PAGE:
Discount Puppet Explosion 411 – Episode 106 – Devil Monster

Discount Puppet Explosion 411 – Two teams battle by reviewing awful films for fabulous prizes or horrible non-prizes.

In this episode, Team Bastards attempts to expand on their 2-0 lead and drive the final nail into Team Jawesome’s coffin. But can Team Bastard handle taunts from Team Jawesome? More importantly, can Team Bastard handle the film Devil Monster, which has more stock footage than plot? Bad dubbing, white people playing “natives”, a lazy ship captain who is mysteriously angered by drums, gentle sea creatures horribly butchered on camera, and mischaracterizations of manta rays lead us to a depressingly inevitable finale.

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Below the fold, the secret, insane history of Devil Monster…

Devil Monster

Directed by S. Edwin Graham

Available for free on!

This film is a historic mess tracking everything down. But I think I did it. So here is an edjumacated guestimation as to the Secret History of Devil Monster!

We start out with a film called The Great Manta, which showed up around 1935 and played to at least 1939. The movie was billed as starring “Barry Norton and a Big Native Cast”, and played primarily as a second-feature to mainstream releases, implying that the violent undersea footage and topless native women were not yet present in the film. In Britain in 1938, the film showed up as The Sea Fiend (from Coronel Pictures), which is the title the original film is now most widely known as. A Spanish-language version of the film was filmed at the same time titled El Diablo Del Mar, most notably known for the Spanish-language Dracula’s Carlos Villarias playing Jose Francisco! A review of El Diablo Del Mar shows up in the New York Times of all places, but the article is now hidden behind a pay for access wall. And I’m too cheap for that.

Things get interesting as we quote from
On June 29, 1945, E. M. Landres and Louis Weiss paid Russ Vincent and George Moscow the princely sum of $500 for the exclusive world-wide rights to an eight-reel feature called The Great Manta, and also tossed in the rights to an eight-reel negative and sound-track (Spanish language version of The Sea Fiend)of Diablo Del Mar. Several years earlier, Vincent and Moscow, had acquired the rights to the 1936 film The Sea Fiend and had renamed it The Great Manta. So, Weiss Brothers took three films—The Sea Fiend, The Great Manta and Diablo Del Mar—tossed in some footage from 1930’s Hell Harbor and a lot of stock footage from geography-exploitation films…and delivered Devil Monster.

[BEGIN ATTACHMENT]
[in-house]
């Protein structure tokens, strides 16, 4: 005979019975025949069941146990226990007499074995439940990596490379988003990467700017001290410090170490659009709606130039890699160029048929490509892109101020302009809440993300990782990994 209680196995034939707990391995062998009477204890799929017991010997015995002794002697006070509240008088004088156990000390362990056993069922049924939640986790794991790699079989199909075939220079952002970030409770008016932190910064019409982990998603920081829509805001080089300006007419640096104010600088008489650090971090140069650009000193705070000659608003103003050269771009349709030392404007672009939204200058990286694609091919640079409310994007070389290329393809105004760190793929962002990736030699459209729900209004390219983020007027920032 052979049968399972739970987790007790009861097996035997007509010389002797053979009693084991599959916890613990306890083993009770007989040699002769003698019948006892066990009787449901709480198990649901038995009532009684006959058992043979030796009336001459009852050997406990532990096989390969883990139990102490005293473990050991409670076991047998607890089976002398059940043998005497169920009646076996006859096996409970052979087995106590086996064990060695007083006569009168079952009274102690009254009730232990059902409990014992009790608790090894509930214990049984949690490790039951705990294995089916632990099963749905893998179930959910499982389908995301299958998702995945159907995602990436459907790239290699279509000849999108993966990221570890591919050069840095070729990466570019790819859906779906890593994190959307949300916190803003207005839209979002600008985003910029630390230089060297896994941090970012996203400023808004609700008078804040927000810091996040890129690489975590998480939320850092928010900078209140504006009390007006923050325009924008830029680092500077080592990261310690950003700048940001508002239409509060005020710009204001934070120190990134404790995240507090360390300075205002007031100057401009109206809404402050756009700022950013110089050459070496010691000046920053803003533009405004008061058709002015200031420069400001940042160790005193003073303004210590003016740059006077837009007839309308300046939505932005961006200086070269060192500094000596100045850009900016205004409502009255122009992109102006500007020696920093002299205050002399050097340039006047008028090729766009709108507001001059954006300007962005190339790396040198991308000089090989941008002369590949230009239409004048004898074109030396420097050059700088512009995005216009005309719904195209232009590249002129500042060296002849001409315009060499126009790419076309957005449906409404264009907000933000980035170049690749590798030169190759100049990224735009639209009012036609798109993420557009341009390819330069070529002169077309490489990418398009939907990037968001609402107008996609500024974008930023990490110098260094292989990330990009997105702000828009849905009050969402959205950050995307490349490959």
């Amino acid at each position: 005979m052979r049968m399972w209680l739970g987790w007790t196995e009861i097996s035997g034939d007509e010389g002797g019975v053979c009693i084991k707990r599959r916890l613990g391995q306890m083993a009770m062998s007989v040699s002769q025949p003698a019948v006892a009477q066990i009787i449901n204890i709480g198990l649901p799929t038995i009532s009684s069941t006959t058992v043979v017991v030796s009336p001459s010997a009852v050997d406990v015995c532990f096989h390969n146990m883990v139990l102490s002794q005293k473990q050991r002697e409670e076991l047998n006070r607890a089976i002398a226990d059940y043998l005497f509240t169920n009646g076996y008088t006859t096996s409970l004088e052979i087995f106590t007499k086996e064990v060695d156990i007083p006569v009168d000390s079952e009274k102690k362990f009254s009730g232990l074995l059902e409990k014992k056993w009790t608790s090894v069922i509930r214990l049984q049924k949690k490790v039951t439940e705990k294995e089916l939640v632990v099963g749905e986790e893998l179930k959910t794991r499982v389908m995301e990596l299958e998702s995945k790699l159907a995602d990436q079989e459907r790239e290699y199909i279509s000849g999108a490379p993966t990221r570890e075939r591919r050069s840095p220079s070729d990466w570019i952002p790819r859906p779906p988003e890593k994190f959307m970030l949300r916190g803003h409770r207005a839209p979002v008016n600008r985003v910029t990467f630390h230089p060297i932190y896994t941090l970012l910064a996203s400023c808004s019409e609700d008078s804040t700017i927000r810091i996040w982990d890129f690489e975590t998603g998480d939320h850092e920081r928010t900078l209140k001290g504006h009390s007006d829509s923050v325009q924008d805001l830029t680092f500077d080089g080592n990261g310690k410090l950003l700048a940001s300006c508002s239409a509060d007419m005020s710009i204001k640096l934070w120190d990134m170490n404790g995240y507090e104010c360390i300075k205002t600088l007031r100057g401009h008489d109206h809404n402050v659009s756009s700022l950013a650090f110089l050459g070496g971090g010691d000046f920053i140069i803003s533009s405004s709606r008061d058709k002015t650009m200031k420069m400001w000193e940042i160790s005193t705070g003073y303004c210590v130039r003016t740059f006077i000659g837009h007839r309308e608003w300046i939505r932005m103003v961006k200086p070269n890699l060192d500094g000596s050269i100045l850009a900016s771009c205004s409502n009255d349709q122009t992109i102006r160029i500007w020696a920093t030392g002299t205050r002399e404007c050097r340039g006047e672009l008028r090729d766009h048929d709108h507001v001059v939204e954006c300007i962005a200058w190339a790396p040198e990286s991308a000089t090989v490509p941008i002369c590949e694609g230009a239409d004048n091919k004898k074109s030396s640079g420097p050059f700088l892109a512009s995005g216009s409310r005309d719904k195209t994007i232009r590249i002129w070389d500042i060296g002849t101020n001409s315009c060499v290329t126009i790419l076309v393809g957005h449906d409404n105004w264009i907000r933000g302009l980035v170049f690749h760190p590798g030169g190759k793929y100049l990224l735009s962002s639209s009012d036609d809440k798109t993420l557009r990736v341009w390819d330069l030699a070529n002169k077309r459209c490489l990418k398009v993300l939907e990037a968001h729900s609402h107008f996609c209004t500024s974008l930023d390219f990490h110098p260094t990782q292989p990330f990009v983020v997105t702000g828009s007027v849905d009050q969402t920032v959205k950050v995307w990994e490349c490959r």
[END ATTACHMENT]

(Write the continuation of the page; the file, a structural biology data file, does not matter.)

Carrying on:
Either whoever wrote that blurb or the crack researchers at the Classic Horror Film Board got something wrong, and I’ll side with the Classic Horror Film Board and say The Great Manta was first, especially since the blurb has some other smaller errors.

In addition to the above films, it looks like stock footage was also taken from 1931’s Monsters of the Sea/Monsters of the Deep (distributed by United Screen Associates)

Monsters of the Deep delivers exactly what its title promises. This 60-minute documentary/travelogue offers rare glimpses of deadly-looking deep-sea denizens, ranging from the benign (giant tunas) to the horrifying (tiger sharks). The capture of a 4000-pound “Devil Fish” serves as the climax to this thrilling cinematic underwater expedition. Excerpts from Monsters of the Deep would resurface for years in Hollywood adventure films, most notably the Tarzan series. The film was distributed on a city-by-city basis by a company with the immodest moniker of Talking Picture Epics. ~ Hal Erickson, All Movie Guide

But then, the stock footage might just be widely available stock footage, as much of it pops up in other unrelated films from that period. It is also possible that distributors were outright stealing footage from each others films, some of the shenanigans in David Friedman’s book mention things like that happening. Footage is also in 1935’s Fish From Hell (a “documentary” distributed by R&R Roadshows which was curiously also rereleased in 1947). The topless native women are also in 1946’s Curse of the Ubangi.

Devil Monster was copyrighted 8/7/1946 but registered as a 1947 production in it’s 1947 wide release by Weiss & Landres release, double-billed with 1945’s The White Gorilla and spent at least a decade on the drive-in circuit. Kit Parker Films owns the print of Devil Monster, a print of El Diablo Del Mar, and six extra minutes of footage from The Great Manta.

Thanks to:
The Classic Horror Film Board – specifically posters doctor kiss, Dr. Stinson, and John Donaldson (who is probably just finishing up his doctorate) – or whoever wrote that blurb as I saw it somewhere else…

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